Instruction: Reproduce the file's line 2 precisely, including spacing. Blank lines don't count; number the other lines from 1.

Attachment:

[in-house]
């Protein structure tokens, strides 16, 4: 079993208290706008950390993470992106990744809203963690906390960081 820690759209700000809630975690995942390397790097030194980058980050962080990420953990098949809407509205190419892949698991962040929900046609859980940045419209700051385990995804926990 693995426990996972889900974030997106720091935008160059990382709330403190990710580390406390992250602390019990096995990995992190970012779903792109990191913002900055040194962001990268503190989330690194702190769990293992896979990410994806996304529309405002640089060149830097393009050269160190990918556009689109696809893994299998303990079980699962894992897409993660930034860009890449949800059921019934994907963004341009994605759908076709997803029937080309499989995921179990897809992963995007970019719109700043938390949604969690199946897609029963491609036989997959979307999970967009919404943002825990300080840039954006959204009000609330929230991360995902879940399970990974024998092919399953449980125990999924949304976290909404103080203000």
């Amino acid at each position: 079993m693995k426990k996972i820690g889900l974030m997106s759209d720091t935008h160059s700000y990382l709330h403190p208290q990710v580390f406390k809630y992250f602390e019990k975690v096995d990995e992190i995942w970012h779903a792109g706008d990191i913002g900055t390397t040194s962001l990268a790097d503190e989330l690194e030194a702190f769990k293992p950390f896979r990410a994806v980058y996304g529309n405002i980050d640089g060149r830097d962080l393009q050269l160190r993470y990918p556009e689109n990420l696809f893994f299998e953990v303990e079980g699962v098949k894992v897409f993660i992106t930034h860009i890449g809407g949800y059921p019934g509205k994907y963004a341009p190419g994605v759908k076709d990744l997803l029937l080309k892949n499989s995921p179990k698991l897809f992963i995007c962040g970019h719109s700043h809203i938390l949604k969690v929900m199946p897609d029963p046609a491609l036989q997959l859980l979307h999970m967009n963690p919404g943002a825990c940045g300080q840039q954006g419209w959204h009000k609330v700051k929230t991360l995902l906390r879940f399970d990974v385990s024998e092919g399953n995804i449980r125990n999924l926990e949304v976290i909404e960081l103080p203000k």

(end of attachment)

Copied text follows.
């Protein structure tokens, strides 16, 4: 079993208290706008950390993470992106990744809203963690906390960081 820690759209700000809630975690995942390397790097030194980058980050962080990420953990098949809407509205190419892949698991962040929900046609859980940045419209700051385990995804926990 693995426990996972889900974030997106720091935008160059990382709330403190990710580390406390992250602390019990096995990995992190970012779903792109990191913002900055040194962001990268503190989330690194702190769990293992896979990410994806996304529309405002640089060149830097393009050269160190990918556009689109696809893994299998303990079980699962894992897409993660930034860009890449949800059921019934994907963004341009994605759908076709997803029937080309499989995921179990897809992963995007970019719109700043938390949604969690199946897609029963491609036989997959979307999970967009919404943002825990300080840039954006959204009000609330929230991360995902879940399970990974024998092919399953449980125990999924949304976290909404103080203000």